Last week’s news that the United States hit the federal debt ceiling prompted the usual worries about its impact on government services and the economy, but it was hardly groundbreaking. Since 1960, Congress has acted 78 different times to permanently raise, temporarily extend or revise the definition of the debt limit, according to the U.S. Department of the Treasury.
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Whenever this happens, it leads to discussions about government spending — which in turn leads to confusion over the national debt and the federal deficit. Although they sound similar, they are two different things.
The federal budget deficit represents the amount of money the U.S. government spends minus the amount of money it collects from taxes, according to the Center on Budget and Policy Priorities. If the government collects more revenue than it spends in a given year, the result is a budget surplus rather than a deficit. When spending and revenue are equal, you have a balanced budget.
The deficit is greatly influenced by how the U.S. economy is doing. During periods of robust economic growth, tax revenues tend to increase, which can lower the deficit and even lead to a surplus. A strong economy also lessens the need for government spending on social safety net programs. But when the economy struggles and the government needs to spend more — like during the COVID-19 pandemic — the deficit rises.
The U.S. has experienced a fiscal year-end budget surplus only five times in the last 50 years — most recently in 2001, according to data from the U.S. Department of the Treasury. During fiscal year 2022, which ended on Sept. 30, 2022, the federal government spent $6.27 trillion and collected $4.90 trillion in revenue, resulting in a deficit of about $1.38 trillion.
As the CPBB noted, the $1.38 trillion deficit represented around 4% of the gross domestic product. That’s way down from the 9.8% reading it reached during the Great Recession and the 15% it reached in 2020, at the peak of the COVID-19 shutdown. But it is still much higher than its recent low point of 2.4% in 2015.
As of Jan. 23, 2023, the federal deficit had declined to about $421 billion, according to the Treasury Department’s FiscalData tracker.
In contrast, the national debt is the cumulative amount of money the government has borrowed throughout its history. When the government runs a deficit, the debt increases. Likewise, when the government runs a surplus, the debt shrinks. The national debt stood at roughly $31.4 trillion as of Jan. 23. That figure has been on an upward trajectory for 40 years and has increased at an even faster rate over the past 20 years.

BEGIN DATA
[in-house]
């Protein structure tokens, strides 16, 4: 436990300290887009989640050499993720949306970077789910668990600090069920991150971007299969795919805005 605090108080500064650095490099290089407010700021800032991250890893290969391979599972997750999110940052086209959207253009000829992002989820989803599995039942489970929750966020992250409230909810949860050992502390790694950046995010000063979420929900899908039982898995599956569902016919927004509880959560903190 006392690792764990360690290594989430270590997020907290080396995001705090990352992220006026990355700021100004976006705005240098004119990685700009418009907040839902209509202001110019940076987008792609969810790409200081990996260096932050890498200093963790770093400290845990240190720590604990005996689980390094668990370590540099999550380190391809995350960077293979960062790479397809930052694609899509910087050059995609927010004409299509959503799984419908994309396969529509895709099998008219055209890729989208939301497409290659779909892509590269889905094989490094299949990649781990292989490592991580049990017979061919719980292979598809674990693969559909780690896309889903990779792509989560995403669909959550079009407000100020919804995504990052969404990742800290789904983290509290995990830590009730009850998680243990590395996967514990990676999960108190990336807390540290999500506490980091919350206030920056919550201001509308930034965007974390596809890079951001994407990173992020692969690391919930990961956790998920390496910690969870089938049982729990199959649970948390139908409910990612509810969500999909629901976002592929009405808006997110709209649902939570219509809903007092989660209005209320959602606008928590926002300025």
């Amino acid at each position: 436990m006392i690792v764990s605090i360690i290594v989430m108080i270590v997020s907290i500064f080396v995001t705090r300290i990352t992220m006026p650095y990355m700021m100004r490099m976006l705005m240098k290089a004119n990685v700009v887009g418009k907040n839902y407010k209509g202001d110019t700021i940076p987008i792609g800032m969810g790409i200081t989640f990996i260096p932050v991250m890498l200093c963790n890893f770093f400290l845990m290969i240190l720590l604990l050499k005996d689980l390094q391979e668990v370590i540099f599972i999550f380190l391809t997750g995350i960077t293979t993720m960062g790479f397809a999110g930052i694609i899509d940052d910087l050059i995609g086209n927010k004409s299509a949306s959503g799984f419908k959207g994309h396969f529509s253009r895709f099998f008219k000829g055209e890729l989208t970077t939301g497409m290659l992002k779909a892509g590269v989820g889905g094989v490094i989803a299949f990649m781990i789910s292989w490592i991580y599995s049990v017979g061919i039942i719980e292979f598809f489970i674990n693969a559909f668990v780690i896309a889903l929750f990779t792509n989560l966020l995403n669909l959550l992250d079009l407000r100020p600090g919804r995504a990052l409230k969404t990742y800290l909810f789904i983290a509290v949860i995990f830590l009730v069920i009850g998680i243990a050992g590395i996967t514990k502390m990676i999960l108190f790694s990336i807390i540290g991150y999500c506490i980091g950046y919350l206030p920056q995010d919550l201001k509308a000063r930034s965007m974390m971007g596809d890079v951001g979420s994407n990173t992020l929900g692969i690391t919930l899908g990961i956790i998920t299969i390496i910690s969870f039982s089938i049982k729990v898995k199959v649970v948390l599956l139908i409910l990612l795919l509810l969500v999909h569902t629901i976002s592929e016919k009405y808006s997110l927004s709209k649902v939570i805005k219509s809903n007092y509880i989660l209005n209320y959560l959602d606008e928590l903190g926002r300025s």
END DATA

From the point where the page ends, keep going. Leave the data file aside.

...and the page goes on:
Here are the three measures of the debt, according to the CPBB:
Debt held by the public. This measures the U.S. government’s borrowing from the private sector (including banks and investors) and foreign governments. Debt held by the public reached $24.2 trillion in fiscal 2022, according to the Treasury Department. That figure has more than doubled over the past decade.
Debt net of financial assets. Also known as net debt, this measures debt held by the public minus offsetting financial assets held by the government — including cash, gold and the value of the U.S. Treasury’s portfolio of loan assets, such as federal student loans.
Gross debt. This refers to debt held by the public plus the securities the Treasury issues to U.S. government trust funds and other special government funds, such as the Federal Deposit Insurance Corporation.
As the CPBB pointed out, debt held by the public is a much better measure of the national debt’s impact on the economy than gross debt. That’s because the public debt reflects the demands that the government is placing on private credit markets. Net debt is an even better measure of the government’s financial position and its effect on the economy because it includes loan assets that offset some of the borrowing.
The debt ceiling, or debt limit, is a restriction imposed by Congress on the amount of outstanding national debt the federal government can have, according to the Treasury Department. It allows the government to pay for programs and services such as Social Security and other income security programs, Medicare and other health services as well as national defense.
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This article originally appeared on GOBankingRates.com: Debt Ceiling 2023: How Federal Deficit and National Debt Differ